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Daynet

250 Bartenders Will Attend 22th Pan-Am Cocktail Tournament in Cuba

The Executive Secretary of the Association of Cuban Bartenders (ACC), Lizbeth Elias Muñoz, stated today that about 250 professionals have confirmed their attendance at the 22nd Pan-American Cocktail Competition IBA 2018 in Havana.

An official statement from the ACC said today that the event will be held on August 25-31 at the Tryp Habana Libre Hotel, to which representatives from Brazil, Mexico, Nicaragua, Ecuador, Puerto Rico, Paraguay, Uruguay, and Cuba, among other nations, will participate.

The executive said that the president of the International Bartenders Association (IBA), Pepi Dioni, and the vice president of this entity for South America, Adrian Juarez, will also attend.

IBA Vice President for America, Derrick Lee, and Treasurer Jose Ancona, are also on the list.

The competition will be sponsored by Havana Club International S.A., Cuba Ron, MG Company, Finest Call (Puerto Rico), Campari, and Angostura, among others.

Delegates of these companies will give master classes to the participants, Muñoz said.

Vladimir Marquez and Adrian Ravelo (Havana), and Yunier Fernandez (Varadero) in classic style, and Robert Acuña (Camagüey) and Oliek Cintado in Cienaga de Zapata (Zapata Swamp) in Matanzas in flair style, will participate on the Cuban side.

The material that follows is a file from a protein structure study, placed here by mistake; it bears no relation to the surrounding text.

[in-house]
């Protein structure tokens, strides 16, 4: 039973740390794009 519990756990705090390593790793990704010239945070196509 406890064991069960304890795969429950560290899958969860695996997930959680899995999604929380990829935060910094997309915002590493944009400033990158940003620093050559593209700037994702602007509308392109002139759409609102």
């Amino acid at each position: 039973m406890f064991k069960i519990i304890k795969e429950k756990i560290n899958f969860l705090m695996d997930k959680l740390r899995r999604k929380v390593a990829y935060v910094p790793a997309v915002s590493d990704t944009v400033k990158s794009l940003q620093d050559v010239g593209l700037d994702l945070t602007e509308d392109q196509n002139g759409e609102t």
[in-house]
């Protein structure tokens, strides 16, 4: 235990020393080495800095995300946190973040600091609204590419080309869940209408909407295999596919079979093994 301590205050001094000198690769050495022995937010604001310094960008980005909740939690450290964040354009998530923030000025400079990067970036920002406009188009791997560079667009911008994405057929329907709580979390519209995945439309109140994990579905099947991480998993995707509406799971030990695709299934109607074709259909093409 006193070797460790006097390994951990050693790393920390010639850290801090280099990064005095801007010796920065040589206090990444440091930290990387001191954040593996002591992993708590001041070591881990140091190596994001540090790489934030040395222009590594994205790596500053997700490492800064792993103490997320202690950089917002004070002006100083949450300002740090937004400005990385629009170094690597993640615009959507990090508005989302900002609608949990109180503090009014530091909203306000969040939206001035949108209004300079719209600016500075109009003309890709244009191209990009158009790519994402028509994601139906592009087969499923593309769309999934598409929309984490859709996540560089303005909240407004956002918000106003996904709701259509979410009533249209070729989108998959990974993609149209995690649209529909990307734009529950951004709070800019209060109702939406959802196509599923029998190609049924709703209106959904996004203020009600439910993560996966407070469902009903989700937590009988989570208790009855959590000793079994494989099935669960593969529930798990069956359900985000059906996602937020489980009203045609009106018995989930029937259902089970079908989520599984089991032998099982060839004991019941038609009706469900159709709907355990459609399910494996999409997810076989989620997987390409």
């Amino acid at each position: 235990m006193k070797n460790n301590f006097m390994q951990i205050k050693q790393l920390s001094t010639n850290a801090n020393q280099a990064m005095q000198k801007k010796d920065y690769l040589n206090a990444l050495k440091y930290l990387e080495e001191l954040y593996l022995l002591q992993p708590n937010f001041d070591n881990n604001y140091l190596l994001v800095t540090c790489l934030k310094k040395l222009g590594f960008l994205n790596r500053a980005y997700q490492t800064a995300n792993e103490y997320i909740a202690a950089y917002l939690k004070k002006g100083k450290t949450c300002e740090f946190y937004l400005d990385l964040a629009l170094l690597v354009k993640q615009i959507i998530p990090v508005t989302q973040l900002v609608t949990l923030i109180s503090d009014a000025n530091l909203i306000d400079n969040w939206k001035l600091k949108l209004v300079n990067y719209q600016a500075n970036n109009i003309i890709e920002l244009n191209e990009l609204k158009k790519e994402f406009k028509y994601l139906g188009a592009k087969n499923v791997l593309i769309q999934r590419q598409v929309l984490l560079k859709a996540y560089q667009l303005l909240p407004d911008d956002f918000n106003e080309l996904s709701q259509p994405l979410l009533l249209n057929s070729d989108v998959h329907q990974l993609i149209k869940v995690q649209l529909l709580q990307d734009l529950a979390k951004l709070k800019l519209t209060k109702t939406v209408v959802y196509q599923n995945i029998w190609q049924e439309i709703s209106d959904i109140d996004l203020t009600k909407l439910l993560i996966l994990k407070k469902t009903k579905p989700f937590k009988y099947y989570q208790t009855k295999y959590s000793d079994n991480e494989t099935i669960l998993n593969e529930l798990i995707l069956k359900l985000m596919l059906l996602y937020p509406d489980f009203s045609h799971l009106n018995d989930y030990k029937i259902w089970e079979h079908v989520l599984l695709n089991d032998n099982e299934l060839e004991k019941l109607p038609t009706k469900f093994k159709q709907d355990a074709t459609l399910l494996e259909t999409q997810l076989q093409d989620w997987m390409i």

• Published in Culture

Swedish Law Redefines Rape as 'Sex Without Consent'

A new law redefining sexual relations without consent as rape comes into effect in Sweden on Sunday, after the country was rocked by the #MeToo movement denouncing sexual harassment and assault.

Backed by the ruling Social Democrat-Green coalition, the law stipulates that a person has committed rape if they have been part of a sexual act in which the other person has not participated "freely." It is further detailed that consent has to be expressed with "clear words or actions."

Rape had previously been defined as a sexual act carried out with the use of violence or threat.

Now for someone to face rape charges, "it is no longer necessary that violence or threats were applied or that the aggressor took advantage of the victim's particularly vulnerable situation," according to the government.

Courts will need to pay special attention to whether consent was expressed with words, gestures or in any other manner, and judges will have to rule on the issue, according to the law passed in May.

Judge Anna Hannell, who helped create the law, said there was "absolutely no requirement to formally say 'Yes', to hit a button in an app or anything else of the same type. Simply participating physically is a sign of consent," she told Swedish news agency TT.

"#MeToo showed, with force, that a lot still needs to be done to fight sexual harassment and sexual violence at work and in the rest of society," Gender Equality Minister Lena Hallengren said in a statement Sunday. She added that the government will allocate US$13.5 million to combat sexual abuse.